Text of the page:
That job in particular, understanding the different touch points in their customer journey and that specific moment that triggered them to want to look for a solution, to hire a product for the job is really just that one point which really just informs on how we positioned it and how we messaged it to really pull the heart strings, so to speak.

Ervin: Yeah. Now, when you said the job kind of surprised you, was it the whole support was just completely out of left field? You had no idea about it or was it just like I didn’t think it was prevalent?

Matt: We use it. We use Intercom ourselves for support. We always kind of knew that it wasn’t the best solution for support at that time, based on what we understood support to be and so, our understanding that there are people out there that are using Intercom for support and this is what triggers them to look for a solution, over a shared inbox, that really then helped us inform how do we position the product or the messaging in a way that identifies with these people at that particular point in time, which is an approach we might not have taken had been not really understood what it was that led them to look for a product in the first place. So, does that answer your question?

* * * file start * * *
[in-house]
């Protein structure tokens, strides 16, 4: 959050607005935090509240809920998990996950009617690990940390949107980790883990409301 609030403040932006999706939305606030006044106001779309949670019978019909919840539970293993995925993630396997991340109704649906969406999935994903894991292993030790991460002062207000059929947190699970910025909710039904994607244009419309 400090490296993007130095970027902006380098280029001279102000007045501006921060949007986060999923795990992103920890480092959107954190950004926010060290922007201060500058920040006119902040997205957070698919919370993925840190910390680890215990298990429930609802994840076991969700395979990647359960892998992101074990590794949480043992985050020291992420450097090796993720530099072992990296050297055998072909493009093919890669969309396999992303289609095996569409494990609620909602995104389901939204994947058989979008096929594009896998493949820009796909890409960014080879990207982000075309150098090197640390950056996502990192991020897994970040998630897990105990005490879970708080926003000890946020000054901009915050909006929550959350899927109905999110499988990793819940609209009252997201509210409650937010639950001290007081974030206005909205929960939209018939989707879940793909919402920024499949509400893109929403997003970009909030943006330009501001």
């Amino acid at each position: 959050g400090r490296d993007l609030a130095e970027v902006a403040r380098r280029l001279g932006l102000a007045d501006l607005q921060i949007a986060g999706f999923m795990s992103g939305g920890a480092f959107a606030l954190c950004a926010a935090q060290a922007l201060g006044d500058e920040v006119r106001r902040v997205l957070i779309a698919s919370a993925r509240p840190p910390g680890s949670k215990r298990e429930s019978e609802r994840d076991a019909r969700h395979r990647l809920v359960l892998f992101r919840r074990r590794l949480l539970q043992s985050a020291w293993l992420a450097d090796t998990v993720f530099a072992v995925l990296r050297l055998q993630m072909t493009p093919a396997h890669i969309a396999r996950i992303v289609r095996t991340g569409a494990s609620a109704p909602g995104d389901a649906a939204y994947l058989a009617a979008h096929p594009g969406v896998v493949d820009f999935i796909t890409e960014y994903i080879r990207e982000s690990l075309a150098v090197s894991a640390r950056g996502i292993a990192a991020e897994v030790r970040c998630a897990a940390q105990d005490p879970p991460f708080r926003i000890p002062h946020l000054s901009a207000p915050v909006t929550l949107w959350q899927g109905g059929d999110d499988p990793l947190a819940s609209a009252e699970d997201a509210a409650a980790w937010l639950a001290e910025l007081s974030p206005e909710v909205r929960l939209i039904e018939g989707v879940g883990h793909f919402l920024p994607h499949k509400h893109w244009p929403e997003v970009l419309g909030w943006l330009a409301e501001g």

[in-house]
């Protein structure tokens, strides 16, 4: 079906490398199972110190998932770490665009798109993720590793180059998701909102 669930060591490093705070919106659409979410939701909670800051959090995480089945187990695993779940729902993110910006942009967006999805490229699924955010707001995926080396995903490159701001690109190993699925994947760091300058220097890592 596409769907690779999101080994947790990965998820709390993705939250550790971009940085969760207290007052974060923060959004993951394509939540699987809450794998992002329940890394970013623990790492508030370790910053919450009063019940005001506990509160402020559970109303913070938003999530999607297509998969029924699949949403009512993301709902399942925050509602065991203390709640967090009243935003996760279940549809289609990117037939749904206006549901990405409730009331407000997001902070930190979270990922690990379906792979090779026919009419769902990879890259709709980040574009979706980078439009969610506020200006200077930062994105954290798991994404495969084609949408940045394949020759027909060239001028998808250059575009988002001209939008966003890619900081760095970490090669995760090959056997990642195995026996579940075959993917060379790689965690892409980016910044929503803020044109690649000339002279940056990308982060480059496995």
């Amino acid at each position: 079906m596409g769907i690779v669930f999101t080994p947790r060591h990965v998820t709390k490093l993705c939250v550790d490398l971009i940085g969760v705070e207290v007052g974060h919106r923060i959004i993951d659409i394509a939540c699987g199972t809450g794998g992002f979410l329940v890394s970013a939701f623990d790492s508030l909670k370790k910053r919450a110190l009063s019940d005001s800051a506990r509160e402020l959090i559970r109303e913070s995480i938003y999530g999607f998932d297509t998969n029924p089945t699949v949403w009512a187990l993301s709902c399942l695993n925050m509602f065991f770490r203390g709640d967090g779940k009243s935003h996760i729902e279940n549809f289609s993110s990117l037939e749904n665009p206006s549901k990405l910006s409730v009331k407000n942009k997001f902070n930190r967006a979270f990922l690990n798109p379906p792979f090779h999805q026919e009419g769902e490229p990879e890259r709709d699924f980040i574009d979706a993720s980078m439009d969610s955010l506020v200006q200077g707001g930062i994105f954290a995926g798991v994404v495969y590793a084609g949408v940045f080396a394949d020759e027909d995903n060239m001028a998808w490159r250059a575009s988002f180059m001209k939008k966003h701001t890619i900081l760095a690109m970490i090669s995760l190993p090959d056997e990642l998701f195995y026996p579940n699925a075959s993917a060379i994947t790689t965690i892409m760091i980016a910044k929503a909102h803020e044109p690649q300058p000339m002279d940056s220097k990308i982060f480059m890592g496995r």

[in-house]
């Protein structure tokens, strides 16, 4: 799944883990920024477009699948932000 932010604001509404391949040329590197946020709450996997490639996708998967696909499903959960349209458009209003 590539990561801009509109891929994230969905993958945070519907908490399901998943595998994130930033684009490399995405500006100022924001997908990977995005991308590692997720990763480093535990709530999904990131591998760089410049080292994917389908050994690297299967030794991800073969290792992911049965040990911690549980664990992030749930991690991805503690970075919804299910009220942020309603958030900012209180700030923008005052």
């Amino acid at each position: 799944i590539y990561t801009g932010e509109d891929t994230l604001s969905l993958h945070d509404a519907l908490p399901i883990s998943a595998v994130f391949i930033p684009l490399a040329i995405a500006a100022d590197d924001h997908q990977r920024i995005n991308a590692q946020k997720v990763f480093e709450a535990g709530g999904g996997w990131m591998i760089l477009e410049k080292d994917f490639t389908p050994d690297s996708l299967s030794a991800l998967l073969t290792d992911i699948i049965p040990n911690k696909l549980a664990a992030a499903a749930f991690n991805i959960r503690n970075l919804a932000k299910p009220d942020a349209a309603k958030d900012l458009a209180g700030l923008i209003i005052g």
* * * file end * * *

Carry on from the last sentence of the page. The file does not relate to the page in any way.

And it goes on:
Ervin: Yeah, absolutely. So, to me, there is a great example around, I always use the phrase “context creates value.” Most marketers will not put up and try to get consumers back to that negative point of where their support system broke. They’d rather tell you how good their support system is and how much better it is than anything else, but the notion, to me, that you’re able to actually confidently and comfortably bring them back to a really bad moment, so they can value what you are doing. To me, it just highlights a different level of marketing mentality, because most marketers are schooled not to talk about the negative side of things.

To me, it is a great, great example of how jobs, you need the context and you need the problem to help frame up how you can actually bring a solution to the table, as opposed to just talk about how good your product is compared to somebody else’s.